The French war cost equaled over 1.3 billion livres in loans and supplies to America, plus the huge extra expenses to equip and send the French army and navy to America, and to attack British outposts around the world. Added to the 3.3 billion livres France owed from the French and Indian War, the resulting economic chaos eventually led to the French Revolution, which brought down the heads (literally) of the monarchy and nobility.
The American war costs, as shown in the above table, totaled approximately £165 million in 1783 values. It’s always tricky to convert 200 year old currencies gathered using imprecise war records – but that amount could roughly add up to about $21.6 billion in 2010 dollars.
In America, the chaos of funding the American Revolution glaringly showed the weaknesses in the Articles of Confederation and a weak central government. George Washington had known all too well the many times in war he had begged for any money or supplies from a helpless Congress or indifferent states.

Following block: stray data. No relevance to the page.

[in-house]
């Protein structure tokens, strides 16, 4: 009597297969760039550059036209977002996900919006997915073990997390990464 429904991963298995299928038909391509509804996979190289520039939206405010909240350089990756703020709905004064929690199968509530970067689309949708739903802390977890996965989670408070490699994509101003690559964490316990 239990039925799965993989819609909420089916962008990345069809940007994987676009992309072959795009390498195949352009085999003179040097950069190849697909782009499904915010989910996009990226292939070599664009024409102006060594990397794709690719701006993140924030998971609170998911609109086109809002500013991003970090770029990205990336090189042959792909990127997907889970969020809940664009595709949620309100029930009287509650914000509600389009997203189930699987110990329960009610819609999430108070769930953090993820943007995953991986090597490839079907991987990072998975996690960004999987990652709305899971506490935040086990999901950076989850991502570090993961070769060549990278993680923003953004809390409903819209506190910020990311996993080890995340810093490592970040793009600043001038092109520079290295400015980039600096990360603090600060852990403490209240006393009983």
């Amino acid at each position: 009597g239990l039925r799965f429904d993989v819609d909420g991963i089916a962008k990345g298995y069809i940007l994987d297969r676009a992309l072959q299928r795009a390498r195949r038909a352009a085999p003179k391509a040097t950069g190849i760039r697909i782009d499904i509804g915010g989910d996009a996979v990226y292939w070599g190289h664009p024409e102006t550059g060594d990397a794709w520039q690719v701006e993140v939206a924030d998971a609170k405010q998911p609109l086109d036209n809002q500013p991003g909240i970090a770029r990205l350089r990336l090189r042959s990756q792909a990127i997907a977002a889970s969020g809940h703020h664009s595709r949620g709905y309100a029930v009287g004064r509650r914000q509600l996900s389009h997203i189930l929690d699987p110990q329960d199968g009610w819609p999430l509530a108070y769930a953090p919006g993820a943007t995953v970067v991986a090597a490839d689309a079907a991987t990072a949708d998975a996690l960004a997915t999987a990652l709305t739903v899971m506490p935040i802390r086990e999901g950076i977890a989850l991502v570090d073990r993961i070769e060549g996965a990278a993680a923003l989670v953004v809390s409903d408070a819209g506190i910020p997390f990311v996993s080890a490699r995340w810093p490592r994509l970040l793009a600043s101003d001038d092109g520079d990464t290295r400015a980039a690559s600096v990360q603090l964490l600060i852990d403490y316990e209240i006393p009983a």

The establishment of the Constitution in 1787 brought fiscal stability to America, which was near collapse just after it had earned and paid for its liberty. It brought order to the national finances. It created a common market, common currency, it regulated trade and commerce, consolidated and funded the national debt, established a national bank, and gave Congress the authority to tax.
Okay, so maybe “gave Congress the authority to tax” wasn’t such a good idea.
Thanks to the office of the Historian of the U.S. Department of State and its Special Assistance group for supplying valuable source material regarding the American payment of foreign loans during the post-war period.